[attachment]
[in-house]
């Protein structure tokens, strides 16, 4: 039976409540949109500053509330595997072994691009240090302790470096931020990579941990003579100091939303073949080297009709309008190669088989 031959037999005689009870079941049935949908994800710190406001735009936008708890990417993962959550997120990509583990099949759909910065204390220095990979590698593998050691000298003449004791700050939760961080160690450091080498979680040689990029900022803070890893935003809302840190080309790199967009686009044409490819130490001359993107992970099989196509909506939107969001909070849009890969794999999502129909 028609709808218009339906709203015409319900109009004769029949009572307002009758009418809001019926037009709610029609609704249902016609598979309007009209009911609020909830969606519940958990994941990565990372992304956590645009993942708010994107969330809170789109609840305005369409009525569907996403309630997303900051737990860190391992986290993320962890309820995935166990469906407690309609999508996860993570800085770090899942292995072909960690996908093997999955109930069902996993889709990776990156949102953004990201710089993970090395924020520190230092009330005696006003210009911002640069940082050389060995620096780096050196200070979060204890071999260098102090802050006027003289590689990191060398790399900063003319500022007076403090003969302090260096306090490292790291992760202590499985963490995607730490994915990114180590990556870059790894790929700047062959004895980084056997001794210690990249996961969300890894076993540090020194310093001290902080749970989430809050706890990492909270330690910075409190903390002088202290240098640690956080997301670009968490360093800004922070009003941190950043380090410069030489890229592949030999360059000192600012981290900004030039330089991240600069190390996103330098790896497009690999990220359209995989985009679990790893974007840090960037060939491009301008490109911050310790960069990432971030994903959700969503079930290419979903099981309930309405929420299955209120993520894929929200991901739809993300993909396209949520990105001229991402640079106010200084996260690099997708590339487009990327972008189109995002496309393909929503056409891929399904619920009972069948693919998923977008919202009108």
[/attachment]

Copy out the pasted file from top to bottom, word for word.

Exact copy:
[in-house]
């Protein structure tokens, strides 16, 4: 039976409540949109500053509330595997072994691009240090302790470096931020990579941990003579100091939303073949080297009709309008190669088989 031959037999005689009870079941049935949908994800710190406001735009936008708890990417993962959550997120990509583990099949759909910065204390220095990979590698593998050691000298003449004791700050939760961080160690450091080498979680040689990029900022803070890893935003809302840190080309790199967009686009044409490819130490001359993107992970099989196509909506939107969001909070849009890969794999999502129909 028609709808218009339906709203015409319900109009004769029949009572307002009758009418809001019926037009709610029609609704249902016609598979309007009209009911609020909830969606519940958990994941990565990372992304956590645009993942708010994107969330809170789109609840305005369409009525569907996403309630997303900051737990860190391992986290993320962890309820995935166990469906407690309609999508996860993570800085770090899942292995072909960690996908093997999955109930069902996993889709990776990156949102953004990201710089993970090395924020520190230092009330005696006003210009911002640069940082050389060995620096780096050196200070979060204890071999260098102090802050006027003289590689990191060398790399900063003319500022007076403090003969302090260096306090490292790291992760202590499985963490995607730490994915990114180590990556870059790894790929700047062959004895980084056997001794210690990249996961969300890894076993540090020194310093001290902080749970989430809050706890990492909270330690910075409190903390002088202290240098640690956080997301670009968490360093800004922070009003941190950043380090410069030489890229592949030999360059000192600012981290900004030039330089991240600069190390996103330098790896497009690999990220359209995989985009679990790893974007840090960037060939491009301008490109911050310790960069990432971030994903959700969503079930290419979903099981309930309405929420299955209120993520894929929200991901739809993300993909396209949520990105001229991402640079106010200084996260690099997708590339487009990327972008189109995002496309393909929503056409891929399904619920009972069948693919998923977008919202009108």